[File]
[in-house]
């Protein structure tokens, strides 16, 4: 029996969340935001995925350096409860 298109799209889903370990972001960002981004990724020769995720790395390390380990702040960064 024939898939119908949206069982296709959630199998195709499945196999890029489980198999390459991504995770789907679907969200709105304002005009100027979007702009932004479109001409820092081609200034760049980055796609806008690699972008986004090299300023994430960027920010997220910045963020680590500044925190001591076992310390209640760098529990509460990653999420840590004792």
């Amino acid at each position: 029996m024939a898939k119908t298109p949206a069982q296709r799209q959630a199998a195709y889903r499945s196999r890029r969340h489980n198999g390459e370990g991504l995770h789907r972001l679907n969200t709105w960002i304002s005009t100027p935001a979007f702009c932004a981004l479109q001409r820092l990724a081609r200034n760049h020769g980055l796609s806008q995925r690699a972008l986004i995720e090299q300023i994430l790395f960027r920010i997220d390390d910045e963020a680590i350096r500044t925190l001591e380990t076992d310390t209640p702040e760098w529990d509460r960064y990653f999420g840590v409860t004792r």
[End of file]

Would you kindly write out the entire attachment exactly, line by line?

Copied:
[in-house]
């Protein structure tokens, strides 16, 4: 029996969340935001995925350096409860 298109799209889903370990972001960002981004990724020769995720790395390390380990702040960064 024939898939119908949206069982296709959630199998195709499945196999890029489980198999390459991504995770789907679907969200709105304002005009100027979007702009932004479109001409820092081609200034760049980055796609806008690699972008986004090299300023994430960027920010997220910045963020680590500044925190001591076992310390209640760098529990509460990653999420840590004792």
């Amino acid at each position: 029996m024939a898939k119908t298109p949206a069982q296709r799209q959630a199998a195709y889903r499945s196999r890029r969340h489980n198999g390459e370990g991504l995770h789907r972001l679907n969200t709105w960002i304002s005009t100027p935001a979007f702009c932004a981004l479109q001409r820092l990724a081609r200034n760049h020769g980055l796609s806008q995925r690699a972008l986004i995720e090299q300023i994430l790395f960027r920010i997220d390390d910045e963020a680590i350096r500044t925190l001591e380990t076992d310390t209640p702040e760098w529990d509460r960064y990653f999420g840590v409860t004792r």